The hydrothermal liquefaction (HTL) of algal biomass is a promising route to viable third-generation biofuels that improves on the energy efficiency of previously examined algal lipid production. The process is highly suitable for both microalgae and seaweed (macroalgae), however, there still needs to be improvement of the Energy Return on Energy Invested before the technology can be commercially adapted. This can be achieved through the integration of biomass cultivation with other services, such as environmental remediation, as well as the valorization of alternative products to form a closed-loop biorefinery. The HTL process utilizes water at sub-/near-critical conditions (200–374°C, 5–28 MPa) as both the reaction medium and solvent for a host of simultaneous reactions, converting algal biomass into a bio-crude oil, alongside a nutrient-rich aqueous phase, a solid char, and a number of gaseous products. The bio-crude oil produced is acidic, highly viscous, and contains high proportions of N and O. While the HTL oil contains fewer heteroatoms than pyrolysis oils, the bio-crude must still be catalytically upgraded to produce various fractions of hydrocarbon fuels, including aviation kerosene. However, the nitrogen content is substantially higher in algal bio-oils than alternative terrestrial oils, and as such, removal of the N-compounds in the bio-crude is one of the most significant challenges that must be overcome in order to advance HTL technology for biofuel production from algae.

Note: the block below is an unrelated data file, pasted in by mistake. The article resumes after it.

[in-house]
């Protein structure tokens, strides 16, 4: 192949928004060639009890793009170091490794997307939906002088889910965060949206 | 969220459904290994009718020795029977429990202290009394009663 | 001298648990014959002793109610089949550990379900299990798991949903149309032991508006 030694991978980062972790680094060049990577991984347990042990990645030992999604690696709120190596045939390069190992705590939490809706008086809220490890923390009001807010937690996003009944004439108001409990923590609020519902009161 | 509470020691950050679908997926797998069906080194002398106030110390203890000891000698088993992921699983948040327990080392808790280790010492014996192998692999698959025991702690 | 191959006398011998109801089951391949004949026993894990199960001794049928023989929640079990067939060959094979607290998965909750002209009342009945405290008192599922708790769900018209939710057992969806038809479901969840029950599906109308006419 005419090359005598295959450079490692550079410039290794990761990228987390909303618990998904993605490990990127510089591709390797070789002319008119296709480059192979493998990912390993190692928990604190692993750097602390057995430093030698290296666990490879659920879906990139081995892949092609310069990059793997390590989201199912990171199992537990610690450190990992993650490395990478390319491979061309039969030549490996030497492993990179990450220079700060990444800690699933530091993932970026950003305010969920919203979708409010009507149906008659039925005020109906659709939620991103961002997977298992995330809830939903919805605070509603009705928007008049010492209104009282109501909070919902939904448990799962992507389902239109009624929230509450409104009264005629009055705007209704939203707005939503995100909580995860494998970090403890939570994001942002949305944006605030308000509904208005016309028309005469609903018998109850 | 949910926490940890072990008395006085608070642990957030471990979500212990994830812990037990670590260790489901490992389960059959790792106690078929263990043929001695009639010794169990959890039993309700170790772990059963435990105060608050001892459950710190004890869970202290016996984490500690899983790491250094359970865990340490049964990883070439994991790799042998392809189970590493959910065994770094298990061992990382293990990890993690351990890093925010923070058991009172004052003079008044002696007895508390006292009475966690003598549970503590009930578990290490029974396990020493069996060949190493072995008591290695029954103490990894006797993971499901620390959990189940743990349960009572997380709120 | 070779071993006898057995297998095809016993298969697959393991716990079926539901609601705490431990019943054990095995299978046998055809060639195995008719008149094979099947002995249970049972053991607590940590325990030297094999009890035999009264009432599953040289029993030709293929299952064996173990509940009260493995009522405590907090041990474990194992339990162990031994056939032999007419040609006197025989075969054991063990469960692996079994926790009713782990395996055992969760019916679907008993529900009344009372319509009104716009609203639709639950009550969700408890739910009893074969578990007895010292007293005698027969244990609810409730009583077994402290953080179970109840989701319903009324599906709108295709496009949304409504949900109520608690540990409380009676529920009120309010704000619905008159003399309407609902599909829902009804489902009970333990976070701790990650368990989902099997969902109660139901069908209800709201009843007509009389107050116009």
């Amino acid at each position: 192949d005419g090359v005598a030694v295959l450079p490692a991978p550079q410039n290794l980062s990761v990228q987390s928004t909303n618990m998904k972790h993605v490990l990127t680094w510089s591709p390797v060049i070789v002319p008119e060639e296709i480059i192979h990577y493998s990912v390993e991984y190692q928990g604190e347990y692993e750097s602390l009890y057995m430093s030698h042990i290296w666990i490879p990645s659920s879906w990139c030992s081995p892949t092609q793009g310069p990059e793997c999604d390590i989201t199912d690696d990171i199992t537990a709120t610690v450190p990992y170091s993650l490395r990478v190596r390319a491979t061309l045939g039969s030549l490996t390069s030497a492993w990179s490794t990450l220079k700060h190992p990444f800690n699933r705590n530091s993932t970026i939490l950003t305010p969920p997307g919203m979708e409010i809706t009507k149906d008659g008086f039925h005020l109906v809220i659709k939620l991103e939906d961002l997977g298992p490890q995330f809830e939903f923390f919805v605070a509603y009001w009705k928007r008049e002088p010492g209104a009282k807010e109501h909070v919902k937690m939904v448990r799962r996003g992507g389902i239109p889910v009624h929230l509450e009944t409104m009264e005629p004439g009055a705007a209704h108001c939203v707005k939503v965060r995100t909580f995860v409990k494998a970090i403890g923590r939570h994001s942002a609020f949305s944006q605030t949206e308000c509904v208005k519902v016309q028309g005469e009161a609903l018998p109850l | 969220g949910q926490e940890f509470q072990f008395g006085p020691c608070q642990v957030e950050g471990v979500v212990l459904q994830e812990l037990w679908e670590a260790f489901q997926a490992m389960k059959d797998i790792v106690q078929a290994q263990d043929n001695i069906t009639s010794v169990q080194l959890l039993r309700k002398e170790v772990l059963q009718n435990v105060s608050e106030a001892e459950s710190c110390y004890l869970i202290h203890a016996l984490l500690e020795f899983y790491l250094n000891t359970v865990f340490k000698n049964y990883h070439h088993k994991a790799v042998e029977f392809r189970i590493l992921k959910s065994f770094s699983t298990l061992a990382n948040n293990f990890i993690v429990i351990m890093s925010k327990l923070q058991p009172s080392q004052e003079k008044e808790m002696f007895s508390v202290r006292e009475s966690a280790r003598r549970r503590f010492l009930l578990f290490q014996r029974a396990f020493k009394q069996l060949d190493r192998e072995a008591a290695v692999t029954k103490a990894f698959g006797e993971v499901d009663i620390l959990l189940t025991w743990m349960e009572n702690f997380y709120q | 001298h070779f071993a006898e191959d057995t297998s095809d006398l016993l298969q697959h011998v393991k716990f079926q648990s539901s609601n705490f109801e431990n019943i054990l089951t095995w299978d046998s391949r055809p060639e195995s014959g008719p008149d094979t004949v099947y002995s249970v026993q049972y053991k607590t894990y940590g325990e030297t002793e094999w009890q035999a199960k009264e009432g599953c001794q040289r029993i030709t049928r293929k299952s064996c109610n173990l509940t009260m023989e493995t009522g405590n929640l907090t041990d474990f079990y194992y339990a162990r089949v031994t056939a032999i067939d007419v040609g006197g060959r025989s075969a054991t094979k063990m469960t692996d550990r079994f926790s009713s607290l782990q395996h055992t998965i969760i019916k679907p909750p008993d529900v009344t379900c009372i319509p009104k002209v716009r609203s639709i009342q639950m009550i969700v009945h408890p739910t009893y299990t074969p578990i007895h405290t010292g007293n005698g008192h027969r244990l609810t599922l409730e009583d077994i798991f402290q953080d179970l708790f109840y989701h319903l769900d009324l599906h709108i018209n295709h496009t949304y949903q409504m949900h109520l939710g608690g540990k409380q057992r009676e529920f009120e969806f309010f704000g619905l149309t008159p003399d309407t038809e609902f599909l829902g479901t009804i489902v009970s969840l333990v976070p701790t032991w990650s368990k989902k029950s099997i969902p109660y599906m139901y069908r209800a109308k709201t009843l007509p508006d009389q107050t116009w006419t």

|Title of host publication||Biofuels for Aviation|
|Subtitle of host publication||Feedstocks, Technology and Implementation|
|Editors||Christopher J. Chuck|
|Number of pages||23|
|Publication status||Published - 31 Dec 2016|
- aviation kerosene
ASJC Scopus subject areas